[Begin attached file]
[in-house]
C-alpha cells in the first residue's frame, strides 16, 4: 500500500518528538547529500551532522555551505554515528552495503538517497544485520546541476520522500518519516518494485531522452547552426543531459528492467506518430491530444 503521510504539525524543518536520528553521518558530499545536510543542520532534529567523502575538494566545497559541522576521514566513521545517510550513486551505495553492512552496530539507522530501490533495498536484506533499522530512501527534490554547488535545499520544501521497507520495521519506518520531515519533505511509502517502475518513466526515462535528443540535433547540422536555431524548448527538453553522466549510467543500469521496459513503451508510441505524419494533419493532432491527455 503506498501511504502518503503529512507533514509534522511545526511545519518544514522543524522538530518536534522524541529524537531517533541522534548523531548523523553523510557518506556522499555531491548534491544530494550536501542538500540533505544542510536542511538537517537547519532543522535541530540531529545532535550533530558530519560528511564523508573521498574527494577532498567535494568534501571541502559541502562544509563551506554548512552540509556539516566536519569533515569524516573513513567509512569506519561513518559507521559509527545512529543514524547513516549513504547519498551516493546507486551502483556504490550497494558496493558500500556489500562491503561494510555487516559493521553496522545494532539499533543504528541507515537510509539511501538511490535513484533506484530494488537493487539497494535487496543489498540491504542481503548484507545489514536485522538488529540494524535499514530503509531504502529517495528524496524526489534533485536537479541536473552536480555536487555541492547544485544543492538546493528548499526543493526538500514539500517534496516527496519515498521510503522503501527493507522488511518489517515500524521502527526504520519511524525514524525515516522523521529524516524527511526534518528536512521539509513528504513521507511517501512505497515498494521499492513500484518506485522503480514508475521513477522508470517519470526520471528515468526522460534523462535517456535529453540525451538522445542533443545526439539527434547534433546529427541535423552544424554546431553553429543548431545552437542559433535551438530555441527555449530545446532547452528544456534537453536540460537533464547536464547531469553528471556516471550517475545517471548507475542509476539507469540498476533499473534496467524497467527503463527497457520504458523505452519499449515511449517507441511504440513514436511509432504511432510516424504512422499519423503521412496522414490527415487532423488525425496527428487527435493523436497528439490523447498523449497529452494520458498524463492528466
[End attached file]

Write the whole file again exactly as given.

[in-house]
C-alpha cells in the first residue's frame, strides 16, 4: 500500500518528538547529500551532522555551505554515528552495503538517497544485520546541476520522500518519516518494485531522452547552426543531459528492467506518430491530444 503521510504539525524543518536520528553521518558530499545536510543542520532534529567523502575538494566545497559541522576521514566513521545517510550513486551505495553492512552496530539507522530501490533495498536484506533499522530512501527534490554547488535545499520544501521497507520495521519506518520531515519533505511509502517502475518513466526515462535528443540535433547540422536555431524548448527538453553522466549510467543500469521496459513503451508510441505524419494533419493532432491527455 503506498501511504502518503503529512507533514509534522511545526511545519518544514522543524522538530518536534522524541529524537531517533541522534548523531548523523553523510557518506556522499555531491548534491544530494550536501542538500540533505544542510536542511538537517537547519532543522535541530540531529545532535550533530558530519560528511564523508573521498574527494577532498567535494568534501571541502559541502562544509563551506554548512552540509556539516566536519569533515569524516573513513567509512569506519561513518559507521559509527545512529543514524547513516549513504547519498551516493546507486551502483556504490550497494558496493558500500556489500562491503561494510555487516559493521553496522545494532539499533543504528541507515537510509539511501538511490535513484533506484530494488537493487539497494535487496543489498540491504542481503548484507545489514536485522538488529540494524535499514530503509531504502529517495528524496524526489534533485536537479541536473552536480555536487555541492547544485544543492538546493528548499526543493526538500514539500517534496516527496519515498521510503522503501527493507522488511518489517515500524521502527526504520519511524525514524525515516522523521529524516524527511526534518528536512521539509513528504513521507511517501512505497515498494521499492513500484518506485522503480514508475521513477522508470517519470526520471528515468526522460534523462535517456535529453540525451538522445542533443545526439539527434547534433546529427541535423552544424554546431553553429543548431545552437542559433535551438530555441527555449530545446532547452528544456534537453536540460537533464547536464547531469553528471556516471550517475545517471548507475542509476539507469540498476533499473534496467524497467527503463527497457520504458523505452519499449515511449517507441511504440513514436511509432504511432510516424504512422499519423503521412496522414490527415487532423488525425496527428487527435493523436497528439490523447498523449497529452494520458498524463492528466